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Can a relationship survive mental illness?

Mental illness can put a huge strain on relationships. When one partner is struggling with anxiety, depression, bipolar disorder, or other mental health conditions, it affects both people. The healthy partner may start to feel like a caretaker and might feel overwhelmed or burned out. The partner with mental illness might feel like a burden and withdraw. However, many couples do survive mental illness. It takes work, commitment, good communication, professional help, and viewing mental illness as something to manage together rather than something to blame.

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How does mental illness affect relationships?

Mental illness affects relationships in many ways:

Communication struggles

Symptoms like low mood, low energy, irritability, and poor concentration can make it hard to communicate effectively. The ill partner may withdraw or lash out during an episode.

Role changes

The healthy partner often takes on more responsibility for things like finances, chores, and childcare. They may start to feel more like a caregiver.

Intimacy problems

Depression and anxiety frequently interfere with sexual intimacy. Medications can also blunt libido. Partners may stop feeling emotionally close.


Partners stop engaging in fun activities together. The ill partner spends more time isolated while the healthy partner shoulders more responsibilities alone.

Financial stress

If mental illness interferes with work, relationships often struggle financially. Affording treatment also strains budgets.

Poor Boundaries

The healthy partner sometimes gives too much or enables destructive behaviors. The ill partner may blame their condition for poor treatment of others.

Role reversal

Children sometimes take on emotional support roles for a parent with mental illness. This role reversal strains the partnership.


The healthy partner often experiences exhaustion from compensating in so many areas long-term. They may develop resentment.

How can couples support each other through mental illness?

Partners need to approach mental illness as a shared challenge to overcome together rather than an individual problem. Steps couples can take include:

Seeking treatment

A combination of medications and psychotherapy is important. Partners should be patient and understand treatment is an ongoing process.

Adjusting expectations

Couples should set small, manageable goals and celebrate small victories. Perfectionism stresses relationships.

Good communication

Regularly discussing feelings and needs in a caring way keeps couples connected. Partners should listen without judgement.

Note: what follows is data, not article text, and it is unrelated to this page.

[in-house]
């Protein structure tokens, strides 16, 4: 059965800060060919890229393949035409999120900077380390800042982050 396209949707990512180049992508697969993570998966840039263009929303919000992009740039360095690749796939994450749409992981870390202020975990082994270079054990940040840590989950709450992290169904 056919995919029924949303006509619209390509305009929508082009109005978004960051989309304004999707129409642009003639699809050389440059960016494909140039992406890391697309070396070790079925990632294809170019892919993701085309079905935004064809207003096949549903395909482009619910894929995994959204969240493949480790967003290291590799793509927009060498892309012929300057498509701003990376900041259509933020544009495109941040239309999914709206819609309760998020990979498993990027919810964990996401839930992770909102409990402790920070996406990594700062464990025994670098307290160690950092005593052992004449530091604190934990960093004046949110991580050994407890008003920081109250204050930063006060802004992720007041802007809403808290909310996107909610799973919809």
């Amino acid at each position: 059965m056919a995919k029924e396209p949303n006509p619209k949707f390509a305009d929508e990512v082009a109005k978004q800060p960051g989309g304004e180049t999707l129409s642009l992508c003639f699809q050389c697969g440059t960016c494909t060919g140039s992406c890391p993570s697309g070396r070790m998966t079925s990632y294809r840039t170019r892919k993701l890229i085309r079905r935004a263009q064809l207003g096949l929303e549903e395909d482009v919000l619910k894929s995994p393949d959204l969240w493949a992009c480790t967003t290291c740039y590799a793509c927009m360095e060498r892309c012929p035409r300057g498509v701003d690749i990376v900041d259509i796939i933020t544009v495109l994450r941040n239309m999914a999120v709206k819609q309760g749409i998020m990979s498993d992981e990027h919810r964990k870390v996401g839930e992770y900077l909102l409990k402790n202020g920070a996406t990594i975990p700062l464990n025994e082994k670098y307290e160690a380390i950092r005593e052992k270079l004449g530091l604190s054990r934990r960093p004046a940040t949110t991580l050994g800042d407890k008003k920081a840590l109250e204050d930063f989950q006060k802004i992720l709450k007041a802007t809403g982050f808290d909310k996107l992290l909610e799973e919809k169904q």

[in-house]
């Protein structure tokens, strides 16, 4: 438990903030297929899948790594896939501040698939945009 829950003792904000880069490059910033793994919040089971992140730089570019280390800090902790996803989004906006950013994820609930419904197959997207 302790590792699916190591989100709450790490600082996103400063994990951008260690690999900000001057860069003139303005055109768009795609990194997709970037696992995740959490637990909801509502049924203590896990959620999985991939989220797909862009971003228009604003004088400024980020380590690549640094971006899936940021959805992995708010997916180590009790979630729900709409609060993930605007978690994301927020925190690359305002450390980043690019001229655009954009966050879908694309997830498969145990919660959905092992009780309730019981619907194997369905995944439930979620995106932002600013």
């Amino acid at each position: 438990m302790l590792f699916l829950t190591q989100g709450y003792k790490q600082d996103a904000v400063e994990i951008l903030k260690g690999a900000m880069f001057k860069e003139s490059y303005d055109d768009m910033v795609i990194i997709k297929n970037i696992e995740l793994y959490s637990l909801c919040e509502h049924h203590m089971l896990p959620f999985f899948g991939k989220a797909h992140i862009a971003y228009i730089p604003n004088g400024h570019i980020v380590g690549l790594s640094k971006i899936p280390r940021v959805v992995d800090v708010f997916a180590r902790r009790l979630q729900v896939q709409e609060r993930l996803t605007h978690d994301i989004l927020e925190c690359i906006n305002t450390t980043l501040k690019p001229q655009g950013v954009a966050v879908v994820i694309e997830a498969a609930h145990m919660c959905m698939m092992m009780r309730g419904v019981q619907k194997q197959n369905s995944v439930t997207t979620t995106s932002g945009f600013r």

Sharing the load

Making accommodations like having the healthy partner handle more chores can prevent burnout. But the ill partner should contribute what they can.

Being compassionate

Couples should remember they are on the same team. Blaming each other creates distance.

Respecting space

Time apart helps the healthy partner recharge. But staying engaged is still important.

Planning fun

Making time for simple pleasures reminds couples of their love for each other.

Setting boundaries

Partners must reinforce respect in the relationship. Enabling destructive behaviors helps no one.


Therapy helps both partners process emotions and communicate constructively.

Support groups

Connecting with others going through the same challenges reduces isolation.


The healthy partner also needs outlets to manage their own stress. Burnout makes supporting their partner impossible.

What are signs a mentally ill partner is abusive?

Sometimes mental illness co-occurs with verbal, emotional or physical abuse. Warning signs include:

Crossing major boundaries

This includes behaviors like physical violence, abandoning major commitments or stealing money.

Refusing treatment

An abusive partner denies having a problem or refuses treatment to avoid being held accountable for their actions.

Blaming mental illness for everything

While mental illness contributes to behaviors, it does not excuse crossing big boundaries. Abusers use it to escape responsibility.

Picking and choosing symptoms

Abusers conveniently have symptoms when it meets their need and act fine at other times. Genuine symptoms are more consistent.

Having capacity to meet their own needs

Abusers can mobilize capacities likes energy, concentration, money management, etc when they want to. Illness impairs these capacities more uniformly.

Making threats

Threats that instill fear are rarely due to illness and usually are tools of control.

The victim feels afraid

Targets of abuse often rightly sense they are in danger. Their intuition should be respected.

The behavior is entrenched

Someone who has shown a pattern of abuse over time is unlikely to change. Promise of change often hooks victims.

Isolating victim from support

Cutting a victim off from others allows more control. This is purposeful behavior.

Mind games and gaslighting

Messing with someone’s sense of reality is abuse.

Warning signs a relationship can’t survive mental illness

Though many relationships manage mental illness successfully, some warning signs indicate conditions are toxic:

Things are getting worse, not better

Despite repeated efforts at treatment or setting boundaries, the situation continues to deteriorate.

Caregiver burnout is severe

The healthy partner has completely depleted their mental, physical and emotional reserves. They have nothing left to give.

Repeated major boundary violations

The ill partner regularly crosses big lines like violence, infidelity, or financial abuse with no change.

The ill partner blames their condition for everything

They take no responsibility for hurting others and show no remorse. Everything gets excused.

Substance abuse issues

Untreated substance abuse disorders exacerbate mental health conditions. The partner refuses to get help for either.